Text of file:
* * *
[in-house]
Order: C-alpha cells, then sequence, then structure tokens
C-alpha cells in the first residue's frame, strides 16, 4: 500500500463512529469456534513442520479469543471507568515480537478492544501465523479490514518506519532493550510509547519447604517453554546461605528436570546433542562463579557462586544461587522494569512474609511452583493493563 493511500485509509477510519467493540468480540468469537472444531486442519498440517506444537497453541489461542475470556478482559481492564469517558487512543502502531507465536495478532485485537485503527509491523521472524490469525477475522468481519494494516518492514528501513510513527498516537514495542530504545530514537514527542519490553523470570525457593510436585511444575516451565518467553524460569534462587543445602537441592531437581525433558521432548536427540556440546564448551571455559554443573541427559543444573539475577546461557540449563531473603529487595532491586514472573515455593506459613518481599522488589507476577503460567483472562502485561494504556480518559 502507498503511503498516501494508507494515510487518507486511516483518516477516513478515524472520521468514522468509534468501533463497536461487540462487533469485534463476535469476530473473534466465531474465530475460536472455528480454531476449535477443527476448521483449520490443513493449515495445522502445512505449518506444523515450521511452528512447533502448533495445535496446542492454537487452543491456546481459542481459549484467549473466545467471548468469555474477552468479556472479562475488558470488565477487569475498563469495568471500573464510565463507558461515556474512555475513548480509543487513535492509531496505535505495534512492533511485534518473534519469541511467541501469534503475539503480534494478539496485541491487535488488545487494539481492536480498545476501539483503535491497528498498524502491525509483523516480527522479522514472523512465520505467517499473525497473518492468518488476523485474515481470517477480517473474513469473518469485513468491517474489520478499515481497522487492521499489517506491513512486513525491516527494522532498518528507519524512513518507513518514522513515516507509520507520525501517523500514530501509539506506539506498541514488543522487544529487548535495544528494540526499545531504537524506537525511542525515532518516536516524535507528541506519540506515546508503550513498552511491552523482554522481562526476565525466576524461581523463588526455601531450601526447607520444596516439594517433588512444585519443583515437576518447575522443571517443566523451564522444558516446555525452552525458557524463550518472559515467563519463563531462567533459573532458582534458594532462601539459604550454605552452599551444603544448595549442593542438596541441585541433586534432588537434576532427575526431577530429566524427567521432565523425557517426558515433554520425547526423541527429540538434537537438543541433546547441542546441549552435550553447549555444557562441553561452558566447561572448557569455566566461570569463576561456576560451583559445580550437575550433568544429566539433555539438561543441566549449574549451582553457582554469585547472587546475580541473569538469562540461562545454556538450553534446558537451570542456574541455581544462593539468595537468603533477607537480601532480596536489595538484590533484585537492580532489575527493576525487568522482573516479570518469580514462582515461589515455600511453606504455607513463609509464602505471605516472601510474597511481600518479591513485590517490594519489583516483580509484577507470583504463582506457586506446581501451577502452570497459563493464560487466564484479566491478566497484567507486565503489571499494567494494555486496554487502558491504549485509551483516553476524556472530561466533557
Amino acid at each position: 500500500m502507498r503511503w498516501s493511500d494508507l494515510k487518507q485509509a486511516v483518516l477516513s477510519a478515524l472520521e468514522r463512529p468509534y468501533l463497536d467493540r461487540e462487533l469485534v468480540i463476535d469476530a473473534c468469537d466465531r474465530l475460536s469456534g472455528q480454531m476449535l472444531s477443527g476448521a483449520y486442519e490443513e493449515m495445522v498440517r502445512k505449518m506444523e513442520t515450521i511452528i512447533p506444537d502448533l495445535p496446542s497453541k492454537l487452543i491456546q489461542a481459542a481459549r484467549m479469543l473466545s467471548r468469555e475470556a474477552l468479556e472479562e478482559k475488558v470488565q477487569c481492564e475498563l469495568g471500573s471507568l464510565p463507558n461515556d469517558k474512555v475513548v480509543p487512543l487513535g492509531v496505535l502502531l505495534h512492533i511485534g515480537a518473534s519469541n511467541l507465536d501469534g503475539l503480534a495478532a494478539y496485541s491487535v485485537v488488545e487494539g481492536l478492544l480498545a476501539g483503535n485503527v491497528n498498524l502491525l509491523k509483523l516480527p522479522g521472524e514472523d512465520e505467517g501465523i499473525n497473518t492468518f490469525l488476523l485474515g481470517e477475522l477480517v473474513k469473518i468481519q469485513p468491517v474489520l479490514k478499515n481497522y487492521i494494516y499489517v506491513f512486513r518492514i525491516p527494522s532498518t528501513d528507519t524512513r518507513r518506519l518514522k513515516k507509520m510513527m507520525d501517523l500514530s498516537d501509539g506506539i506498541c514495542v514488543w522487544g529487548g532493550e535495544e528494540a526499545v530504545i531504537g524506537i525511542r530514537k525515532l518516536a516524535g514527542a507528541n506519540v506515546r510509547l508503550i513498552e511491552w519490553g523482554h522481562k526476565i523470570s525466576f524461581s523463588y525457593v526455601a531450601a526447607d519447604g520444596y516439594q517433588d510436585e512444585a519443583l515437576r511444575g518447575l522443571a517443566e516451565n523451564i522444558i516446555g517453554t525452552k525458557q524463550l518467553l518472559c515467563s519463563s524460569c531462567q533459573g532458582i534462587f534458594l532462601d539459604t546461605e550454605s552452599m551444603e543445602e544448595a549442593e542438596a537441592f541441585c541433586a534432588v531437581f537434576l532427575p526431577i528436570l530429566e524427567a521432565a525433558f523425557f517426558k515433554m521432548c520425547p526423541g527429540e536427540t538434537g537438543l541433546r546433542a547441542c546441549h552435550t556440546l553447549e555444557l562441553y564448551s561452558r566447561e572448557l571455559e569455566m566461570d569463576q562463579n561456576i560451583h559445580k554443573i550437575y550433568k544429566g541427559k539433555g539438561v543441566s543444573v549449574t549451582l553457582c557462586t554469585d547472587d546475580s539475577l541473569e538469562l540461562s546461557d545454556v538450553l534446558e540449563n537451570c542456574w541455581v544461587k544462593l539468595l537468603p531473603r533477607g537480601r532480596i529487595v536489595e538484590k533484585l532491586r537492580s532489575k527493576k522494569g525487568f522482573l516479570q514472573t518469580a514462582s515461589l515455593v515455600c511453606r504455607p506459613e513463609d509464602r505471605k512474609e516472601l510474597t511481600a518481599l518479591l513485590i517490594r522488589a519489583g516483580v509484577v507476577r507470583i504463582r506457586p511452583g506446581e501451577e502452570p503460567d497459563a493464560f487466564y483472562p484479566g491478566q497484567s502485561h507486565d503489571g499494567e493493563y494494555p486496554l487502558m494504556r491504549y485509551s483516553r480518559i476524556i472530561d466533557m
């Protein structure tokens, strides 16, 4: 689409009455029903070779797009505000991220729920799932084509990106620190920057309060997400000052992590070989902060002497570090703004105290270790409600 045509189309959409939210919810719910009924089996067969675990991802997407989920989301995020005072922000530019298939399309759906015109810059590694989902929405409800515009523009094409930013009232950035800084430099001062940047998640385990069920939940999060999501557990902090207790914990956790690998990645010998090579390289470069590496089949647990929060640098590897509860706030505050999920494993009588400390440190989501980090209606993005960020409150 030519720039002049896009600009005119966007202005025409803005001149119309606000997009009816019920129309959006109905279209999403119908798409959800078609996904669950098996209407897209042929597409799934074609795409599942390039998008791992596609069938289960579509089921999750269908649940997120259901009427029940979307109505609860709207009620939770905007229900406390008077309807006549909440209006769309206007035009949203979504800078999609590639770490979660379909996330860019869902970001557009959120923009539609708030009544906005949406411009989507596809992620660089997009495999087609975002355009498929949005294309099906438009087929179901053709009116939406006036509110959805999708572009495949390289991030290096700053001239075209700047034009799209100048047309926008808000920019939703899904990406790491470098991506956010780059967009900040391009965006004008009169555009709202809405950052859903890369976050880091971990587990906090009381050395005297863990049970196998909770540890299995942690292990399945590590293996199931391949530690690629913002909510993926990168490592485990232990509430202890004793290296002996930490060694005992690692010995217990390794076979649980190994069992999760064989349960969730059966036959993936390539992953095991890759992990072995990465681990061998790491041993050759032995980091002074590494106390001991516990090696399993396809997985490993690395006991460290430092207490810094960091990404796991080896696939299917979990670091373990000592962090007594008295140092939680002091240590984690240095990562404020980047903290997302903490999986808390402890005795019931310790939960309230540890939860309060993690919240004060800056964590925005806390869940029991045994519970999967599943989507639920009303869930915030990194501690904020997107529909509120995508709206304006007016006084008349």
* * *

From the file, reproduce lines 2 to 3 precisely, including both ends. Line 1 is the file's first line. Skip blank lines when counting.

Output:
Order: C-alpha cells, then sequence, then structure tokens
C-alpha cells in the first residue's frame, strides 16, 4: 500500500463512529469456534513442520479469543471507568515480537478492544501465523479490514518506519532493550510509547519447604517453554546461605528436570546433542562463579557462586544461587522494569512474609511452583493493563 493511500485509509477510519467493540468480540468469537472444531486442519498440517506444537497453541489461542475470556478482559481492564469517558487512543502502531507465536495478532485485537485503527509491523521472524490469525477475522468481519494494516518492514528501513510513527498516537514495542530504545530514537514527542519490553523470570525457593510436585511444575516451565518467553524460569534462587543445602537441592531437581525433558521432548536427540556440546564448551571455559554443573541427559543444573539475577546461557540449563531473603529487595532491586514472573515455593506459613518481599522488589507476577503460567483472562502485561494504556480518559 502507498503511503498516501494508507494515510487518507486511516483518516477516513478515524472520521468514522468509534468501533463497536461487540462487533469485534463476535469476530473473534466465531474465530475460536472455528480454531476449535477443527476448521483449520490443513493449515495445522502445512505449518506444523515450521511452528512447533502448533495445535496446542492454537487452543491456546481459542481459549484467549473466545467471548468469555474477552468479556472479562475488558470488565477487569475498563469495568471500573464510565463507558461515556474512555475513548480509543487513535492509531496505535505495534512492533511485534518473534519469541511467541501469534503475539503480534494478539496485541491487535488488545487494539481492536480498545476501539483503535491497528498498524502491525509483523516480527522479522514472523512465520505467517499473525497473518492468518488476523485474515481470517477480517473474513469473518469485513468491517474489520478499515481497522487492521499489517506491513512486513525491516527494522532498518528507519524512513518507513518514522513515516507509520507520525501517523500514530501509539506506539506498541514488543522487544529487548535495544528494540526499545531504537524506537525511542525515532518516536516524535507528541506519540506515546508503550513498552511491552523482554522481562526476565525466576524461581523463588526455601531450601526447607520444596516439594517433588512444585519443583515437576518447575522443571517443566523451564522444558516446555525452552525458557524463550518472559515467563519463563531462567533459573532458582534458594532462601539459604550454605552452599551444603544448595549442593542438596541441585541433586534432588537434576532427575526431577530429566524427567521432565523425557517426558515433554520425547526423541527429540538434537537438543541433546547441542546441549552435550553447549555444557562441553561452558566447561572448557569455566566461570569463576561456576560451583559445580550437575550433568544429566539433555539438561543441566549449574549451582553457582554469585547472587546475580541473569538469562540461562545454556538450553534446558537451570542456574541455581544462593539468595537468603533477607537480601532480596536489595538484590533484585537492580532489575527493576525487568522482573516479570518469580514462582515461589515455600511453606504455607513463609509464602505471605516472601510474597511481600518479591513485590517490594519489583516483580509484577507470583504463582506457586506446581501451577502452570497459563493464560487466564484479566491478566497484567507486565503489571499494567494494555486496554487502558491504549485509551483516553476524556472530561466533557